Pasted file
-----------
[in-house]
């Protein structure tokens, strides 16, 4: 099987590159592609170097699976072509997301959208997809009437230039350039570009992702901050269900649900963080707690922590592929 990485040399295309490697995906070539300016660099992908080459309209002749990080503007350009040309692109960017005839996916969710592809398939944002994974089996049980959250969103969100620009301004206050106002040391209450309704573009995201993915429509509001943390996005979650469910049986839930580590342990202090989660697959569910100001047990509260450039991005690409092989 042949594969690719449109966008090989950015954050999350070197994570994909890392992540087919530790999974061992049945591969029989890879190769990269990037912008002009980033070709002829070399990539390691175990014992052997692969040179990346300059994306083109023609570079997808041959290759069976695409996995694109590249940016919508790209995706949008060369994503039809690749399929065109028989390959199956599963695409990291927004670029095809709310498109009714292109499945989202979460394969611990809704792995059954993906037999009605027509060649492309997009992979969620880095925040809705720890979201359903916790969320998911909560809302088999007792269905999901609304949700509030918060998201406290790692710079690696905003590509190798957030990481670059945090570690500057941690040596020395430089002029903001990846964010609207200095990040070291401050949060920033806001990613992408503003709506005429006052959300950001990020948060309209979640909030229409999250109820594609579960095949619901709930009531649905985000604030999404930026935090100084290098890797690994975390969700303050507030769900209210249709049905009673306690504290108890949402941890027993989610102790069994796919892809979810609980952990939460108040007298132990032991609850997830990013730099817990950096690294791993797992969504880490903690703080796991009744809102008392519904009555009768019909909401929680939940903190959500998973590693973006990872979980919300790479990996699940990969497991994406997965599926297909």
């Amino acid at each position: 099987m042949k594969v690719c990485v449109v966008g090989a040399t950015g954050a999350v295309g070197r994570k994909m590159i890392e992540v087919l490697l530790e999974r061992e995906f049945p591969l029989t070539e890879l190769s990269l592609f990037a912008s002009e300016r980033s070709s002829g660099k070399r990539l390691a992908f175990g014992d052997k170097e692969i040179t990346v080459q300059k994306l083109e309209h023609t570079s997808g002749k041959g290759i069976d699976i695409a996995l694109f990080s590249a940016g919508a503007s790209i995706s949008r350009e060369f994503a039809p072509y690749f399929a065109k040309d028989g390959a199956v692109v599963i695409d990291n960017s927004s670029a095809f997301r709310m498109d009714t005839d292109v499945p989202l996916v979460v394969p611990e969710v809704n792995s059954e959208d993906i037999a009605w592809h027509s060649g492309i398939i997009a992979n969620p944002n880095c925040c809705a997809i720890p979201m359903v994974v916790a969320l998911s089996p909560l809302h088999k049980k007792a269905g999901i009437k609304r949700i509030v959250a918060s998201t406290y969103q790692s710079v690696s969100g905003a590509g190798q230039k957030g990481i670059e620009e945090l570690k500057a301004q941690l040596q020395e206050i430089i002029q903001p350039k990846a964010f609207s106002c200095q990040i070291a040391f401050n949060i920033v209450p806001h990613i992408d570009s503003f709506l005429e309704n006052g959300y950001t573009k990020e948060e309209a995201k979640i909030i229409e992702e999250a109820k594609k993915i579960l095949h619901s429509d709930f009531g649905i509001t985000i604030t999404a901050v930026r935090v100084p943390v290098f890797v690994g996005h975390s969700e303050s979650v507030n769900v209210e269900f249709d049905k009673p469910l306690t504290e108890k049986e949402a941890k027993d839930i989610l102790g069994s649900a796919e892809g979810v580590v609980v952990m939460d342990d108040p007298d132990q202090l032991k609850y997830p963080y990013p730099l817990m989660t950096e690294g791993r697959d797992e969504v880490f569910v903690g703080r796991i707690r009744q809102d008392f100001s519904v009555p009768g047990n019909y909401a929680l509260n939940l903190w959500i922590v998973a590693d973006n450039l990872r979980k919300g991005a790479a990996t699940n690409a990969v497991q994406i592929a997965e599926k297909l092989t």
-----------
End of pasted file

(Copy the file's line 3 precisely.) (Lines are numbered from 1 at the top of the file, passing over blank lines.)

């Amino acid at each position: 099987m042949k594969v690719c990485v449109v966008g090989a040399t950015g954050a999350v295309g070197r994570k994909m590159i890392e992540v087919l490697l530790e999974r061992e995906f049945p591969l029989t070539e890879l190769s990269l592609f990037a912008s002009e300016r980033s070709s002829g660099k070399r990539l390691a992908f175990g014992d052997k170097e692969i040179t990346v080459q300059k994306l083109e309209h023609t570079s997808g002749k041959g290759i069976d699976i695409a996995l694109f990080s590249a940016g919508a503007s790209i995706s949008r350009e060369f994503a039809p072509y690749f399929a065109k040309d028989g390959a199956v692109v599963i695409d990291n960017s927004s670029a095809f997301r709310m498109d009714t005839d292109v499945p989202l996916v979460v394969p611990e969710v809704n792995s059954e959208d993906i037999a009605w592809h027509s060649g492309i398939i997009a992979n969620p944002n880095c925040c809705a997809i720890p979201m359903v994974v916790a969320l998911s089996p909560l809302h088999k049980k007792a269905g999901i009437k609304r949700i509030v959250a918060s998201t406290y969103q790692s710079v690696s969100g905003a590509g190798q230039k957030g990481i670059e620009e945090l570690k500057a301004q941690l040596q020395e206050i430089i002029q903001p350039k990846a964010f609207s106002c200095q990040i070291a040391f401050n949060i920033v209450p806001h990613i992408d570009s503003f709506l005429e309704n006052g959300y950001t573009k990020e948060e309209a995201k979640i909030i229409e992702e999250a109820k594609k993915i579960l095949h619901s429509d709930f009531g649905i509001t985000i604030t999404a901050v930026r935090v100084p943390v290098f890797v690994g996005h975390s969700e303050s979650v507030n769900v209210e269900f249709d049905k009673p469910l306690t504290e108890k049986e949402a941890k027993d839930i989610l102790g069994s649900a796919e892809g979810v580590v609980v952990m939460d342990d108040p007298d132990q202090l032991k609850y997830p963080y990013p730099l817990m989660t950096e690294g791993r697959d797992e969504v880490f569910v903690g703080r796991i707690r009744q809102d008392f100001s519904v009555p009768g047990n019909y909401a929680l509260n939940l903190w959500i922590v998973a590693d973006n450039l990872r979980k919300g991005a790479a990996t699940n690409a990969v497991q994406i592929a997965e599926k297909l092989t």